4-H Youth Development team wins national diversity award
4-H Youth Development advisors Dorina Espinoza, Russell Hill, Fe Moncloa and Keith Nathaniel and 4-H associate director Shannon Horrillo have won the National Extension Diversity Award for systematically enhancing the intercultural competency of 4-H personnel and others in California.
The award, given by USDA National Institute of Food and Agriculture (NIFA), Cooperative Extension System and the Association of Public and Land-grant Universities (APLU), honors the team for creating and using Intercultural Development Inventory© to shift organizational culture. This shift includes mutual respect, acceptance, teamwork and productivity among diverse people.
To meet the needs of a culturally and ethnically diverse youth population in California, they created a professional-development intervention for 4-H academics and staff. The Intercultural Development Inventory© is a cross-culturally generalizable, valid and reliable assessment of intercultural competence. Calling themselves the Intercultural Development Inventory Qualified Administrators, they applied the strategy over three years, providing 176 hours of intercultural communication feedback sessions, learning communities and regional conferences to enhance the intercultural competence of 65 4-H personnel.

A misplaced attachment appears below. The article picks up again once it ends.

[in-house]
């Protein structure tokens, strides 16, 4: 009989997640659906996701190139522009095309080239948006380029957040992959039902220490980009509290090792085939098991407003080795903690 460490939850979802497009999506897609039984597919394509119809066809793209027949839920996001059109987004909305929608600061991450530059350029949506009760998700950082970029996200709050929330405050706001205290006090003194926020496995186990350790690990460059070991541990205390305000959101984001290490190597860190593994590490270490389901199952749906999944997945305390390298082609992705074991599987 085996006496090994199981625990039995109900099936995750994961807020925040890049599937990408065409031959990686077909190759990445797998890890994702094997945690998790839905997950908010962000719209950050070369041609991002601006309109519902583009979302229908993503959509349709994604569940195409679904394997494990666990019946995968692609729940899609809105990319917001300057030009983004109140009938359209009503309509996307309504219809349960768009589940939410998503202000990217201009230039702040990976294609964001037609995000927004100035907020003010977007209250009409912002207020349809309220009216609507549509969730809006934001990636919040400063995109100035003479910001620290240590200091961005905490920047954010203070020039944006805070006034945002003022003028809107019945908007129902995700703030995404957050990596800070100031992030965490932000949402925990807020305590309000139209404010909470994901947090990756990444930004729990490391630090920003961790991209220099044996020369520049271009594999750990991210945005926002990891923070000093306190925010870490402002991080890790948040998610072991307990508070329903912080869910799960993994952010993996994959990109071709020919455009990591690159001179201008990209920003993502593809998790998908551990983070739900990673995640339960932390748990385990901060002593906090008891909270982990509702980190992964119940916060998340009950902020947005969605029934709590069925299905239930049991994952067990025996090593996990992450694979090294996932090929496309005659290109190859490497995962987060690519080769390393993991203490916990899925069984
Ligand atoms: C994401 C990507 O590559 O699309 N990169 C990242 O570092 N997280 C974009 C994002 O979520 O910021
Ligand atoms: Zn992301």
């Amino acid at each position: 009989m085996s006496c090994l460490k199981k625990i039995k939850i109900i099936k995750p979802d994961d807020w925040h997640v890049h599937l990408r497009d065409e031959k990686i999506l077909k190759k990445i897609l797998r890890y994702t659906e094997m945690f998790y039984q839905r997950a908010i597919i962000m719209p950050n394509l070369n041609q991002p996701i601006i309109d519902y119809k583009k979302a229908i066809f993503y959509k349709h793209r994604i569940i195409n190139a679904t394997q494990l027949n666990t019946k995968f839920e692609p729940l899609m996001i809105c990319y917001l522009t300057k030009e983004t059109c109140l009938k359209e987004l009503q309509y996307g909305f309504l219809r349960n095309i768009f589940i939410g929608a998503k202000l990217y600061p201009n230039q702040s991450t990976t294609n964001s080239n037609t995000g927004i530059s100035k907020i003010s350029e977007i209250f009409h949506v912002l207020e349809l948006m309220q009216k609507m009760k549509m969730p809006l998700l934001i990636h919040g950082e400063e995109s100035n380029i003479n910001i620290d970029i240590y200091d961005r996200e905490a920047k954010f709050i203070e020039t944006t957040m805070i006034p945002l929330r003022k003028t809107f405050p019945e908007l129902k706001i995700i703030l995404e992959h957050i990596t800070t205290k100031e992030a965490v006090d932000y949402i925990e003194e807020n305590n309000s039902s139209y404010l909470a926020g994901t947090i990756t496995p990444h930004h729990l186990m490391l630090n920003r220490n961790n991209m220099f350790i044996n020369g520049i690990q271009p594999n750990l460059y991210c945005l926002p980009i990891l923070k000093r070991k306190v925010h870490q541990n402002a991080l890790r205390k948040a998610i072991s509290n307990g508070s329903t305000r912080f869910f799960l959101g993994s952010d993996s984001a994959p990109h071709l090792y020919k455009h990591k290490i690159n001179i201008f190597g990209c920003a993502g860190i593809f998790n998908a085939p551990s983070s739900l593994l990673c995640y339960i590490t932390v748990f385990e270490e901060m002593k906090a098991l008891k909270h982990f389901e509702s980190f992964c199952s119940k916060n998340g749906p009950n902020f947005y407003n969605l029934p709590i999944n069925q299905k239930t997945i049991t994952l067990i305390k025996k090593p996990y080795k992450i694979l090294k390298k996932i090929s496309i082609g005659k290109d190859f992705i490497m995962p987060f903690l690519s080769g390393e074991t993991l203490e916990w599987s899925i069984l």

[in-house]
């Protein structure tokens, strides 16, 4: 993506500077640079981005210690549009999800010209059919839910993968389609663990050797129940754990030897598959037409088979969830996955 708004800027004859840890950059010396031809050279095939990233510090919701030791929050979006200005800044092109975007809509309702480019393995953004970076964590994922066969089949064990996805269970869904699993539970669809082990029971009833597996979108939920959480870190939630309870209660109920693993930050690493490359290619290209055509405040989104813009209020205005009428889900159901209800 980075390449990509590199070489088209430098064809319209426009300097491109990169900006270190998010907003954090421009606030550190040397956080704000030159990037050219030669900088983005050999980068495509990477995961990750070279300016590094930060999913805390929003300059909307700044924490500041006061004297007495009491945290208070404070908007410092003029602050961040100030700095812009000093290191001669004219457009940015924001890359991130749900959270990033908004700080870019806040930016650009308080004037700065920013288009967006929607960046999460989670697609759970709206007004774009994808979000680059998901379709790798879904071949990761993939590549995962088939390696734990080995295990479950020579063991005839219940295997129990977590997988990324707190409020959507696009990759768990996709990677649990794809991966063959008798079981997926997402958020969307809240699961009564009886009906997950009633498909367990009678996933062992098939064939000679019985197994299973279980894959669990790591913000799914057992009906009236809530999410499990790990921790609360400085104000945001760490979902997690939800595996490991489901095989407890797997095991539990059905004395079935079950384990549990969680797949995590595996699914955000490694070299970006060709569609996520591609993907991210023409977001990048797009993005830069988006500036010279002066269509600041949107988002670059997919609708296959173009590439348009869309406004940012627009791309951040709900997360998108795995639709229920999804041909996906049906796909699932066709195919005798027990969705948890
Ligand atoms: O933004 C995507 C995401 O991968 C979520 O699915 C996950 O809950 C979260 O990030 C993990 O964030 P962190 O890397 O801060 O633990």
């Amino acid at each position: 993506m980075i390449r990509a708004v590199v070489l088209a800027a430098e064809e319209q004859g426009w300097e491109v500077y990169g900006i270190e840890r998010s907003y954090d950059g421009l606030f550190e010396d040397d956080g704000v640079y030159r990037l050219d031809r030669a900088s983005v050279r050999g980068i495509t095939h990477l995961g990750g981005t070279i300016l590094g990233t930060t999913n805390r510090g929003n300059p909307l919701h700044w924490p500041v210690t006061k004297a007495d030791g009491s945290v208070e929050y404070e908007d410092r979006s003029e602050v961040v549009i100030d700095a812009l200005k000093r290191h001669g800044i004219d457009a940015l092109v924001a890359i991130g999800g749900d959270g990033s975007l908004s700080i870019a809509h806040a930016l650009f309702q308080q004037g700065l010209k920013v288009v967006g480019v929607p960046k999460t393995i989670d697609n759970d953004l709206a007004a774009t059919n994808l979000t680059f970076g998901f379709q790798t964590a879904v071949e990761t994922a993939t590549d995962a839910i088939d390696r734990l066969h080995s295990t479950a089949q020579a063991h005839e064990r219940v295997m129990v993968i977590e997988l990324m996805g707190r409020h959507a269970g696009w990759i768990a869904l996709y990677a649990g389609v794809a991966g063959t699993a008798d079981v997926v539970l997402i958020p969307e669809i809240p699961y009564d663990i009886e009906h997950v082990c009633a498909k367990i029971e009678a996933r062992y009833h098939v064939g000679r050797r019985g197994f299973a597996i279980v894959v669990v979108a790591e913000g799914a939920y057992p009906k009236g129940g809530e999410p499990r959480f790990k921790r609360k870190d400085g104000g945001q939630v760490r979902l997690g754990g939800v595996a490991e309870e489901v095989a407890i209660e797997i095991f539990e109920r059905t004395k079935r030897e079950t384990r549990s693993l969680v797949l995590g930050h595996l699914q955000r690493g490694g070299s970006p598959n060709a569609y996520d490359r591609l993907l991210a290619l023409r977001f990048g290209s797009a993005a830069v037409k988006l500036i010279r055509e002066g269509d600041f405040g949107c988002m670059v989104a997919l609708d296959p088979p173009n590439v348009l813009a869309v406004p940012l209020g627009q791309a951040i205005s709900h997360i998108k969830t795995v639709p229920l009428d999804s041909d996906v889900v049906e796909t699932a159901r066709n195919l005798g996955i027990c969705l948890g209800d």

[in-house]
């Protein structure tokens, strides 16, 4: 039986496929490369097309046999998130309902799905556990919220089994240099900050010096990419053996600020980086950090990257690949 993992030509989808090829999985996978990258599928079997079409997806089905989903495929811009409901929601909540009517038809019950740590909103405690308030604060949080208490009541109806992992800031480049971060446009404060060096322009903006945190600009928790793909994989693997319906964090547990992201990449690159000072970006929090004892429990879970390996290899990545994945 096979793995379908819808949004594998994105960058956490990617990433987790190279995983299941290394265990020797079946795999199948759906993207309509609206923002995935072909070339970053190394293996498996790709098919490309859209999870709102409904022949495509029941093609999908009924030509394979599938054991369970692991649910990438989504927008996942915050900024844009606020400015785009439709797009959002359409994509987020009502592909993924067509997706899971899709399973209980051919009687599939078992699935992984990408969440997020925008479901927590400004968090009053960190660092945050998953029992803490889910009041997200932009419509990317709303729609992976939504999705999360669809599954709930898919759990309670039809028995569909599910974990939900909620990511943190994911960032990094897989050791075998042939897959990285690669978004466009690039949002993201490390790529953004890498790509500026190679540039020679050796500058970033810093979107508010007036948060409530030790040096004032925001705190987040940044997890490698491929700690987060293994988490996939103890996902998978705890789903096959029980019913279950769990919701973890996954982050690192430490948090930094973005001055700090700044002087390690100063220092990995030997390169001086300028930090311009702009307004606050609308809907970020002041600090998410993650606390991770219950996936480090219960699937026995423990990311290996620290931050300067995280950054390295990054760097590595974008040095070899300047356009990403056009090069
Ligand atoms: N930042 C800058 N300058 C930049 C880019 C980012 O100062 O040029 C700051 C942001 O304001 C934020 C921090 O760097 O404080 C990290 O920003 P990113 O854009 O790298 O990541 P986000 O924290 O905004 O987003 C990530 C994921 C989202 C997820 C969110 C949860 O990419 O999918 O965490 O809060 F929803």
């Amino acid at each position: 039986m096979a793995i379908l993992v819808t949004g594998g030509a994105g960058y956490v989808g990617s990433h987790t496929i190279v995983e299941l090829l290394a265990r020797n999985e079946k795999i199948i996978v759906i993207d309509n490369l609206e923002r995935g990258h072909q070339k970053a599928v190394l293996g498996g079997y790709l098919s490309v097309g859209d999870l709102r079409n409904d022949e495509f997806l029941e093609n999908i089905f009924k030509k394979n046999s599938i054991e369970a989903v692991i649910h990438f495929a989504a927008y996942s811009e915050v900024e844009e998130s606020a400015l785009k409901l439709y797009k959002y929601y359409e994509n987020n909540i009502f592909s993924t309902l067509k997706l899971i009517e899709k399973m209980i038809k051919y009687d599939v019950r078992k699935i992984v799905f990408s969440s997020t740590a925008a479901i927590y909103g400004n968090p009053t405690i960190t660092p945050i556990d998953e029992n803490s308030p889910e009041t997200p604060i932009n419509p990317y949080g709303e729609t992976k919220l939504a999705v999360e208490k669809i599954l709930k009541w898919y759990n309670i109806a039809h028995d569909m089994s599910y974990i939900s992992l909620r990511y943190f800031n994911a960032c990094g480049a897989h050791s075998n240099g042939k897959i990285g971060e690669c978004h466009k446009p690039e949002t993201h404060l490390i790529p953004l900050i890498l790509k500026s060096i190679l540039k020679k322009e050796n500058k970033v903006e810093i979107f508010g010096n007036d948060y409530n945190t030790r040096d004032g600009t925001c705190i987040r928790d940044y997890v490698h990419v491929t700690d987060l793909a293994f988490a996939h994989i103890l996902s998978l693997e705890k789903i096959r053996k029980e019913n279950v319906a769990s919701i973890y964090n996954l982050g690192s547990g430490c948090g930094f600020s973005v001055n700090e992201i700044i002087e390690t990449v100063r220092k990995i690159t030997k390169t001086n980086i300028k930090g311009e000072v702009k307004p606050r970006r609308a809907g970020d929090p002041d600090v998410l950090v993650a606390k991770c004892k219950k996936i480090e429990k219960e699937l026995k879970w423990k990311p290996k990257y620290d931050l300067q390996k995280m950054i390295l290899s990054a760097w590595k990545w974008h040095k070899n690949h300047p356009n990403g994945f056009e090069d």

Evaluations demonstrated that after the intervention UC 4-H Youth Development Program personnel had acquired skills and characteristics to become more culturally competent. The program has moved from focusing on similarities across diverse people that can mask deeper recognition of cultural differences to recognizing the complexity of dimensions of diversity.
The action plan and resulting positive change provides the potential to improve hiring and professional development nationwide by replication in other states. A summary of California's IDI professional development activities can be found in the National 4-H Latino Youth Outreach: Best Practices Toolkit, Professional Development.
The National Extension Diversity Award will be presented on Nov. 13 at the 129th APLU Annual Meeting in Austin, Texas.